According to recent research, women with broader hips may be at lower risk of developing type 2 diabetes. The connection seems to lie in a variant in the KLF14 gene, which data have shown relates to diabetes risk. The same gene also appears to play a role in directing how a woman's body stores its fat. Women with one particular allele of the KLF14 gene have wider hips, while another allele prompts the development of slimmer hips.
Researchers have discovered that the connection lies in a particular protein that the gene variant encodes. This protein has the ability to alter the structure and function of other genes present in fat cells. A certain threshold of this protein seems to correlate with an increased risk of diabetes.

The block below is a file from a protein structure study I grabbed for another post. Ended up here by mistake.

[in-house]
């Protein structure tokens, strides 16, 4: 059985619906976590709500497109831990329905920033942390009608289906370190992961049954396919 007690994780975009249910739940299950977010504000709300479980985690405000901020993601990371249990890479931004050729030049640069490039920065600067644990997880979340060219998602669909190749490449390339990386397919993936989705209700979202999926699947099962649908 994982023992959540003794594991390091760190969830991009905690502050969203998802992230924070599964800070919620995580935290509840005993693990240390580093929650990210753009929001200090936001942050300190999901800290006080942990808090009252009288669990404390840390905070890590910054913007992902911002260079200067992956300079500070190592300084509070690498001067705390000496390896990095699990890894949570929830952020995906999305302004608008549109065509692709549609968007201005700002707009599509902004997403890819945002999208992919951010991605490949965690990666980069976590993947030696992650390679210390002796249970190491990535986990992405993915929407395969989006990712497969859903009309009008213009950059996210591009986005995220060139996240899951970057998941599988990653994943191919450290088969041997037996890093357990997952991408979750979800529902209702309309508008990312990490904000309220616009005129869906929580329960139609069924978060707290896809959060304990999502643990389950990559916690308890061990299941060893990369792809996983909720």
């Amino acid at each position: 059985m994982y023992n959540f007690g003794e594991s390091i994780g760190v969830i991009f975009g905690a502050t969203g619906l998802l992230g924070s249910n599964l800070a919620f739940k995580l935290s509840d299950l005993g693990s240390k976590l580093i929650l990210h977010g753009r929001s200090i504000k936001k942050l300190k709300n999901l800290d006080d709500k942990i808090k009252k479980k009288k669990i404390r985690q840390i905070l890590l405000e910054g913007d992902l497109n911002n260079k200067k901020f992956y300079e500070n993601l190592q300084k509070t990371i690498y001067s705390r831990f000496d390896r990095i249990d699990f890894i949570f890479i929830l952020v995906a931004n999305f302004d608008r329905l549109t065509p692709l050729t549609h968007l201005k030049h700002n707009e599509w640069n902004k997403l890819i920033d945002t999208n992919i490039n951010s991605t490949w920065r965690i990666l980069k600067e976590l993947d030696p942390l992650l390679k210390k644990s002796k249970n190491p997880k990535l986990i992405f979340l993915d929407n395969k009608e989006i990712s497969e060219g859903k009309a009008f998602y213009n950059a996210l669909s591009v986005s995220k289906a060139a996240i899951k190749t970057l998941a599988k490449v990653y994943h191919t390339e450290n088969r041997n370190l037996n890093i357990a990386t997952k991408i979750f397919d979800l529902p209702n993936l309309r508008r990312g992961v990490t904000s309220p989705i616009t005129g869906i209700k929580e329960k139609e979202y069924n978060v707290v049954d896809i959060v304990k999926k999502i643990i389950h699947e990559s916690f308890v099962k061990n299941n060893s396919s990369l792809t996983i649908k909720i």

Data suggest that women possess higher baseline levels of the protein's precursor mRNA transcript, which may explain why this correlation only exists in the female population. However, other researchers suggest that there may be a certain sex-linked protein that reacts with the KLF14 protein, thus altering its effects based on the patient's gender. More research is necessary to further interpret these findings, though the KLF14 gene may be a contributing factor in the development of new diabetes therapies in the future.